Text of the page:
Friday, September 6, 2013

Let Me Tell You About......Peru

Machu Picchu, often called the "Lost City of the Incas" is located on a mountain ridge above the Sacred Valley near Cusco, Peru and a UNESCO World Heritage Sight.  It was built about 1450 and abandoned a century later and not discovered until 1911 by an American historian,Hiram Bingham.

While Macho Picchu is well known, the country of Peru and the surrounding area on the way to see Machu Picchu are not often spoken about but are filled with amazing sites that should be seen along with visiting the amazing site of Machu Picchu.  How much do you know about Peru and this area?

In almost every case, you will fly into Lima, Peru from the United States and you should take a day or two to discover Lima. The Miraflores neighborhood is a tourist friendly part of the city and much like any urban city - beaches, hotels and nice restaurants. Miraflores has a boardwalk that runs round Pacific cliffs and a stone staircase that goes down to the beach. There is a shopping mall and the Parque del Amor was inspired by the creations of one of my favorite Barcelona architects, Anton Gaudi.

One thing to mention is that you must be in fairly good physical condition to visit this area of the world.  The towns are at extremely high altitudes and many people get altitude sickness. You should make sure you exercise and are in good physical shape before attempting to visit this part of the world.  Machu Picchu is almost 8,000 feet above sea level and Cusco is even higher, at over 11,000 feet.  This is not a trip to rush - you will need to spend several days in towns getting used to the altitude before you'll feel well enough to trek to Macchu Picchu. A tour is your best bet to get the most of out traveling here.

After Lima, your next stop will probably be Cusco, where you'll fly to. Plan to spend at least two days here so your body has time to get adjusted to the altitude. You may feel out of breath - all hotels have oxygen tanks but the best way to handle it is to give your body time to adjust. There is a local remedy called Coco Tea that if offered at many hotels - there are mixed reviews on whether this helps.

Another thing to remember is that due to it's altitude, Cusco is cold. It hardly ever gets warmer than the 60's. A good location for a hotel is the Plaza de Armas which has the main attraction of Cusco, The Cusco Cathedral. Saqsayhuaman is an Incan site just outside of town that you can visit with 200 ton rocks similar to Stonehenge.

The next stop on your trip will likely be Aguas Calientes, the tourist town right outside of Macchu Picchu. It is "only" 6700 feet feet above sea level and a bit warmer than Cusco. This is where you will go to Macchu Picchu from. You must buy entrance tickets to Macchu Picchu at least a month before you are traveling, so make sure that you keep this in mind - and another reason why a tour booked before you leave is a good idea as all this will be waiting for you.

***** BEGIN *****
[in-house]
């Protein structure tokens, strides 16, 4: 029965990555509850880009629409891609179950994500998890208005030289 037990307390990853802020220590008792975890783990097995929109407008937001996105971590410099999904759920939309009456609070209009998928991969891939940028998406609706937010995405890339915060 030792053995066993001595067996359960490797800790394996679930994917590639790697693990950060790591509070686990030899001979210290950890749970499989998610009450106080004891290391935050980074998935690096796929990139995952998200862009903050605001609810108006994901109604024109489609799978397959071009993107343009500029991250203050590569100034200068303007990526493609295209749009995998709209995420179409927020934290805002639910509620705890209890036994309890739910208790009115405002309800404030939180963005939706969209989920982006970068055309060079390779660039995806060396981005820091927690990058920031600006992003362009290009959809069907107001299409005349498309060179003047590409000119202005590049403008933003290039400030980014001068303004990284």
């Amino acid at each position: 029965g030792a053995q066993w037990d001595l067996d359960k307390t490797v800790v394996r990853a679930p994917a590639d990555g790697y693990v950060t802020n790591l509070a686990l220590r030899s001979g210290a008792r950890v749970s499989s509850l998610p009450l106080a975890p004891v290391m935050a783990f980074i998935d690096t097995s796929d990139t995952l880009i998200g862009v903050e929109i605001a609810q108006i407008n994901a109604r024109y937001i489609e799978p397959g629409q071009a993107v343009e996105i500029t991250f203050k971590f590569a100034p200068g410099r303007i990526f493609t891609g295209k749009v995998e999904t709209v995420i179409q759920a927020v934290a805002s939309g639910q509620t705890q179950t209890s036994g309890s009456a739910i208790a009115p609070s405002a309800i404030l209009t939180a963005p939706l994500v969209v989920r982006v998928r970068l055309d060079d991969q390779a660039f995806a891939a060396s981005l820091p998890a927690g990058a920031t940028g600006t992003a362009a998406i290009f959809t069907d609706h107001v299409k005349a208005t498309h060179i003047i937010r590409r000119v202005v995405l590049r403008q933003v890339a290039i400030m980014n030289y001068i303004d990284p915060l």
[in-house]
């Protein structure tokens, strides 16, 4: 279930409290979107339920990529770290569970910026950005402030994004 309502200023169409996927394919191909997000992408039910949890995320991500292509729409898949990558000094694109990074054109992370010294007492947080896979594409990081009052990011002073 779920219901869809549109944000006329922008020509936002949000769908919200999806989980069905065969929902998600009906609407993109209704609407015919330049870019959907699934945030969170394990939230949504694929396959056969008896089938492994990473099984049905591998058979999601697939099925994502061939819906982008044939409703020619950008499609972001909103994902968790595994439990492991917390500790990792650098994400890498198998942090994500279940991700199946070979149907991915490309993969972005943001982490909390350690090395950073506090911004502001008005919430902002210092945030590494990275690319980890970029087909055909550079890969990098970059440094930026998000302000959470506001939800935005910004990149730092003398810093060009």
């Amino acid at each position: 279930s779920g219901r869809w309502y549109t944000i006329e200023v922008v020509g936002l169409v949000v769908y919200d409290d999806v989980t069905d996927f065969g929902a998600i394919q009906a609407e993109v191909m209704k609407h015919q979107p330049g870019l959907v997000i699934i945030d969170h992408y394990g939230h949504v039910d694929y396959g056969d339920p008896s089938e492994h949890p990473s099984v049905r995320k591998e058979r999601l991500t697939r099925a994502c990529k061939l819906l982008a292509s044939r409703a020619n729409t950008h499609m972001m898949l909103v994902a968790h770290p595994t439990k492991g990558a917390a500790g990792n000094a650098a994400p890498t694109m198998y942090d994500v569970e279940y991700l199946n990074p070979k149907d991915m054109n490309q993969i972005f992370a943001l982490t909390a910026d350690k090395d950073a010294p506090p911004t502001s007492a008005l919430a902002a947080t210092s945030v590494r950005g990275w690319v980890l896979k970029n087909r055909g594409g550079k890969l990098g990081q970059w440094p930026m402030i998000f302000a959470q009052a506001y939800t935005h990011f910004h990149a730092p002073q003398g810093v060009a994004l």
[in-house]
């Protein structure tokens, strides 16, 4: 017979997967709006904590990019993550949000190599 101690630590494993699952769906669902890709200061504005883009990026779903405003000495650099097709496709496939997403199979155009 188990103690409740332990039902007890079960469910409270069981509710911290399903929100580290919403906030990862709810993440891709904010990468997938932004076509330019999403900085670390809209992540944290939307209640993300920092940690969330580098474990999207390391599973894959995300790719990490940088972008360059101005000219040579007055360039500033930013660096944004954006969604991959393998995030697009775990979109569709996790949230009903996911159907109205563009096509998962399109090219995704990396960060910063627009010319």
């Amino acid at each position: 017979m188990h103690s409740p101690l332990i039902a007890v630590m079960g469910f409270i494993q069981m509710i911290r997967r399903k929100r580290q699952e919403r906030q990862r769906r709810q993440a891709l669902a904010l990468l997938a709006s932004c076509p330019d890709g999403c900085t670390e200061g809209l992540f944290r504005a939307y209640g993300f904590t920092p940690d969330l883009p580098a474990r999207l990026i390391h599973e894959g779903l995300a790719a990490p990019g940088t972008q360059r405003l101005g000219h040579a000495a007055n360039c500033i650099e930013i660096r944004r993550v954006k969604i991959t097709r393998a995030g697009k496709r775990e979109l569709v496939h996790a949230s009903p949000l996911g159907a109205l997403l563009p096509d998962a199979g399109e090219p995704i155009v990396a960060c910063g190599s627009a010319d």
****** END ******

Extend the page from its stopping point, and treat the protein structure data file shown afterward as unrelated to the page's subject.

Macchu Picchu was supposed to be a royal residence but was abandoned by the Incas when the Spanish invaded Peru and the Spanish never found it. Buildings have been reconstructed so tourists have a better idea of how it actually looked when it was built. There are gates, chambers, towers, plazas, tombs and temples to see and photograph. A good guide is a must here and can make the visit extremely interesting.

Before you return home, take a tour of the Sacred Valley which was the heart of the Incan empire. Salt was mined in terraced holding ponds. Weavers work at a collective here and you can learn how chica is made.

What do you need to travel here? U.S. citizens need a valid passport for entry and to depart that expires more than six months after their departure date. The government of Peru prohibits removing any type of archaeological artifacts, colonial art and some natural artifacts such as fossils. You should exercise caution when purchasing art to ensure you are not being sold something that you are prohibited from bringing home.

June to August is the dry season, December to March are the wettest months as well as being the hottest and most humid time of year. The currency is the nuevo sol, which has traded at S3.00 to S5.50 per US dollar (US$). U.S.$ are widely accepted but make sure to ask for change (which will be given in local currency) in small bills.

Call us to book your tour to Peru! 516-608-0568

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